Bob Wood, a so-called “turnaround specialist” has some key points to make when turnarounds are necessary: “Here then, are the key qualities and actions necessary to be a successful turnaround leader: ü Demand that all temporary help be terminated immediately and re-deploy existing staff to fill gaps ü Require CEO approval before any action is taken on the recruitment of any personnel ü Require CEO approval of all capital expenditure requests above a defined minimum limit ü Have all redundant inventory identified and, if possible, disposed of at whatever price can be obtained ü Cut back sharply on the replacement of office equipment ü Check expense accounts to ensure that any entertaining of clients is not overly lavish…Turnarounds are intensive management exercises that focus a bright, glaring light on an otherwise normal business activity, question and challenge everything” (Wood 4).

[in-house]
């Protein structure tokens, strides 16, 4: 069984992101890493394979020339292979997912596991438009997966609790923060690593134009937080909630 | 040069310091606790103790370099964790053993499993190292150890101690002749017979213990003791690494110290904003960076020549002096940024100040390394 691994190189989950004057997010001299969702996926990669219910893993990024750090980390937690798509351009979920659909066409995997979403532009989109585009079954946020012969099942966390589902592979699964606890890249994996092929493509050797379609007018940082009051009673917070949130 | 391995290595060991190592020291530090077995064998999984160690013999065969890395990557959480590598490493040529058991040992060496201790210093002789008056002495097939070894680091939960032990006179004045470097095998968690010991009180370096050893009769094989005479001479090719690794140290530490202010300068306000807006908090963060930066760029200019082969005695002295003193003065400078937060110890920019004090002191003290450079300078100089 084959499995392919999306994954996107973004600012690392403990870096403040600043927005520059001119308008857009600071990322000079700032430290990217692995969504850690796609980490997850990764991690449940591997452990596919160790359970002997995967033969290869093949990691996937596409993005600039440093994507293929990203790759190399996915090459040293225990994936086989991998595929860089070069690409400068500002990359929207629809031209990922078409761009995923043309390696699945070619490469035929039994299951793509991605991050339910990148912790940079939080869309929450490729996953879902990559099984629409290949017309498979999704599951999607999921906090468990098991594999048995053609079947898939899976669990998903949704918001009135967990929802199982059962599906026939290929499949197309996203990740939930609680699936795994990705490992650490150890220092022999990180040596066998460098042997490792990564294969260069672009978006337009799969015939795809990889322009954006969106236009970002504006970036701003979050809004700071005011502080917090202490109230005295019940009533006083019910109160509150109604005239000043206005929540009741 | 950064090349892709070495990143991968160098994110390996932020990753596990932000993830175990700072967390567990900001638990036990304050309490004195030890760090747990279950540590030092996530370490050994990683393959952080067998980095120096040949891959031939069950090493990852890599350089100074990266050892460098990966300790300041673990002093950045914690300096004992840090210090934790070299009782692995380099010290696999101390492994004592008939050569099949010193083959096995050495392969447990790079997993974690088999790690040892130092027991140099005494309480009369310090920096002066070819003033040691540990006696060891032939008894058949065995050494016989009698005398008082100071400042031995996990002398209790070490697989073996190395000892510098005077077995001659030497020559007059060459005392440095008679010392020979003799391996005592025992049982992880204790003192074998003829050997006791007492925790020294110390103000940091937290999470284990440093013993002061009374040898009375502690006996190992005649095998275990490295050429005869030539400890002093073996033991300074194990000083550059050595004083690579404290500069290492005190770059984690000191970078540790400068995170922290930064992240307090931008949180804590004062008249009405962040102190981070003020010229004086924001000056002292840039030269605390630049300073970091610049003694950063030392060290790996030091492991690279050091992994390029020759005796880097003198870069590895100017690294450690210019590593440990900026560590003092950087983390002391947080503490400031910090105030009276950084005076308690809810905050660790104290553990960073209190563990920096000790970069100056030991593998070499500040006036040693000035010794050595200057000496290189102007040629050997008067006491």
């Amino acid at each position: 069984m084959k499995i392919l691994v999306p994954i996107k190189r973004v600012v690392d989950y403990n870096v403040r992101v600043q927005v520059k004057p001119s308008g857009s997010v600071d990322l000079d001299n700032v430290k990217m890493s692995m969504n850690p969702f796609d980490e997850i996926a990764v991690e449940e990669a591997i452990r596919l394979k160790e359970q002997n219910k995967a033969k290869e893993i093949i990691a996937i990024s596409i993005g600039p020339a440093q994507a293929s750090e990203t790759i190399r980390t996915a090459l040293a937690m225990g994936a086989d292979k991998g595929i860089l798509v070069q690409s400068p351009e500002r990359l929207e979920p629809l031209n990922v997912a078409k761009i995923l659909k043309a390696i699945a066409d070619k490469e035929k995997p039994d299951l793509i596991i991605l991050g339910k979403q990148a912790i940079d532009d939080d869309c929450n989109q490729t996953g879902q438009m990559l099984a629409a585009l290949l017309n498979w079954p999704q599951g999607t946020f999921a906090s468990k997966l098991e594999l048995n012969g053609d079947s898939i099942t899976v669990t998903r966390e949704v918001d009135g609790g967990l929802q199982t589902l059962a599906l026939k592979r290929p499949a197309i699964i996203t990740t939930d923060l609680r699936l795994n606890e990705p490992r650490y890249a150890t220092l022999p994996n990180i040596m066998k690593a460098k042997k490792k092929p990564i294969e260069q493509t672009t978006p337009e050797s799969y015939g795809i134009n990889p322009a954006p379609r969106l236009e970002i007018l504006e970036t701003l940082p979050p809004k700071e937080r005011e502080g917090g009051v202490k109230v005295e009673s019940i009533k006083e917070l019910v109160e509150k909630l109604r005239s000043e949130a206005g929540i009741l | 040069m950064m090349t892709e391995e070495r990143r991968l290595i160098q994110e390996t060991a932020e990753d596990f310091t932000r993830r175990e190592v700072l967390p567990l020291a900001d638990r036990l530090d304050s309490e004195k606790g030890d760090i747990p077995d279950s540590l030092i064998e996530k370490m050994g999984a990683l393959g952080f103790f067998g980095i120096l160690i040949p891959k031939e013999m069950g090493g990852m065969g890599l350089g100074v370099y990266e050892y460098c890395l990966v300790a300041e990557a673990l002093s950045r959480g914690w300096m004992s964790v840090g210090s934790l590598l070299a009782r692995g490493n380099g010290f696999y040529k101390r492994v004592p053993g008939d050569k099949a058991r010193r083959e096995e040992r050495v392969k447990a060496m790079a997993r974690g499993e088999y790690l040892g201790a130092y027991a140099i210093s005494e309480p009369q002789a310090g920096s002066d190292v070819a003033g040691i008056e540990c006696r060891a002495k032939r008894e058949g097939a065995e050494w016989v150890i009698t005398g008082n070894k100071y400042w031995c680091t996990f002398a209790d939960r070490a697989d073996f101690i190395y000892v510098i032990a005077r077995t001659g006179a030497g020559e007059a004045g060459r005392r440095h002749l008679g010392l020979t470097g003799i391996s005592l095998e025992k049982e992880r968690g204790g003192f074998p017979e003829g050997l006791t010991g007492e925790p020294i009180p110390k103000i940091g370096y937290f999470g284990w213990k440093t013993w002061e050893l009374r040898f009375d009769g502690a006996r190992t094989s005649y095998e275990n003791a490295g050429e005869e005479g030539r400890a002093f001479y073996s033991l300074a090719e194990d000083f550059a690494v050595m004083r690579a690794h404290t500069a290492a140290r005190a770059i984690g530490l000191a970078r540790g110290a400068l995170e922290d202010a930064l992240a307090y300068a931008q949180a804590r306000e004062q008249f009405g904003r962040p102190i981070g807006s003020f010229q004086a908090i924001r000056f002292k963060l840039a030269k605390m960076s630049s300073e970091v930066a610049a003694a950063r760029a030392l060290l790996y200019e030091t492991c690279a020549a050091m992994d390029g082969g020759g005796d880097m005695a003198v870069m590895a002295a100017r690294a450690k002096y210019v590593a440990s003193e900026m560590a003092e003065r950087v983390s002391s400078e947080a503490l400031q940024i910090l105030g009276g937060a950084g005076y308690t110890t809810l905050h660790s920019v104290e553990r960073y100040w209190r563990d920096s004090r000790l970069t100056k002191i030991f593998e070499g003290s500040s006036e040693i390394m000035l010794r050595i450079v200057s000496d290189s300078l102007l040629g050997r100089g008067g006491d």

So far, as executive, I have dealt strictly internally. The next step is to meet the company’s major customers and/or distributors. I want to find out why they buy, or stopped buying, why the ultimate consumer has bought in the past and now no longer wants our product. I want suggestions for either improving or changing the product line. I want to know- is our pricing fair? Is our product line broad enough or too broad? If they could sit with our R & D people, what would they recommend we work on to get their business in the future?
Next, I would visit every single department in every single plant. I want to k now what’s working best, what is economically feasible, what is old and can be discarded, what is new and can be improved uypon, what is new and has not yet been sufficiently tried out. I want to gage worker attitudes and commitment. I want to listen to their problems and success stories. I will give them the truth that changes may be needed and it may affect where an d how they work- even IF they work.